China's arms transfers to Africa and political violence

Ian Taylor*, Zhengyu Wu

*Corresponding author for this work

Research output: Contribution to journalArticlepeer-review

10 Citations (Scopus)


Chinese arms sales to Africa have increased in recent years. In a region beset by conflict and unstable regimes, and where arms sales are a significant and positive predictor of an increased probability of political violence, this is inherently problematic. The sale of weaponry to a regime in Khartoum caught up in an alleged "genocide" in Darfur, the awkward appearance in 2008 of a Chinese ship loaded with weapons bound for Mugabe's Zimbabwe off the coast of eastern Africa, and the recent exposure in 2011 that Chinese arms companies offered to sell around $200 million worth of arms to Muammar Gaddafi's regime are emblematic of an issue in Africa's political violence that needs analysis. This article seeks to discuss the rationale behind China's arms sales to Africa and the effect that they have had on political violence in recipient countries. It also provides an analysis of the supply-and-demand circumstances of Chinese arms transfers to Africa, Beijing's attempts to control such transfers, and evidence that Chinese policies on proliferation are (slowly) evolving.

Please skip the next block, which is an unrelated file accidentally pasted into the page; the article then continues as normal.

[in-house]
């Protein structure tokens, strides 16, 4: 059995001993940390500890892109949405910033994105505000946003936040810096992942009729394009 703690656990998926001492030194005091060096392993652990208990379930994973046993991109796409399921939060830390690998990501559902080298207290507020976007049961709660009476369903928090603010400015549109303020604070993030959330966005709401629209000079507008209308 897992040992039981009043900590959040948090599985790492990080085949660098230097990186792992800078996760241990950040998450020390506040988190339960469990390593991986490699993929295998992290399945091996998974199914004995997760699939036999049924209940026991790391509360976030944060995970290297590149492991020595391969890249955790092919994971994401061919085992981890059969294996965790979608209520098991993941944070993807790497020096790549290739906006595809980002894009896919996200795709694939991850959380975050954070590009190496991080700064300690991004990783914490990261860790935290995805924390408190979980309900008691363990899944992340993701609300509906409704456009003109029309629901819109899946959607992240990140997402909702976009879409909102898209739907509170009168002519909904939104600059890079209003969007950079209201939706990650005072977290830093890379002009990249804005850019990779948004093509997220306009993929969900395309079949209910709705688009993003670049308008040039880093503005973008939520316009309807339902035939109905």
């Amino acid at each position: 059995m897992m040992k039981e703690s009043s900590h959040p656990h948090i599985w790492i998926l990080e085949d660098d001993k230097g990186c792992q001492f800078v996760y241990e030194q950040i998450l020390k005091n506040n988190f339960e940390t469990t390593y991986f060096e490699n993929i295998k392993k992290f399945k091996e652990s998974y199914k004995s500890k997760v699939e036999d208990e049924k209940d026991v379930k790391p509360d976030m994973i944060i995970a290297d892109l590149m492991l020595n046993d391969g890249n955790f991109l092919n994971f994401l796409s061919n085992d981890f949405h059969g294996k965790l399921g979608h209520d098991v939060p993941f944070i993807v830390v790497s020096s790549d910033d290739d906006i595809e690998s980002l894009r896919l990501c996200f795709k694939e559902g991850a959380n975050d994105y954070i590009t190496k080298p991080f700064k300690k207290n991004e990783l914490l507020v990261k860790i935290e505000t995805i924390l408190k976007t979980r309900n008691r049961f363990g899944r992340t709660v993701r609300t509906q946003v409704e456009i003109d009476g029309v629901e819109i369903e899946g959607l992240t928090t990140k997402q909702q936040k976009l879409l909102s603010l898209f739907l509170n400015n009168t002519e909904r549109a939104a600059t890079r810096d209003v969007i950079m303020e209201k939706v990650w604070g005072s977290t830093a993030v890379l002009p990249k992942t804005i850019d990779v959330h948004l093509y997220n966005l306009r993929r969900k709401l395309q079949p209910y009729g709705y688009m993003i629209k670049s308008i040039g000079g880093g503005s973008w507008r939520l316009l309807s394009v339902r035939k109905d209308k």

Original languageEnglish
Pages (from-to)457-475
Number of pages19
JournalTerrorism and Political Violence
Issue number3
Publication statusPublished - 1 Jul 2013


  • Africa
  • Arms sales
  • China
  • Political violence
  • Proliferation


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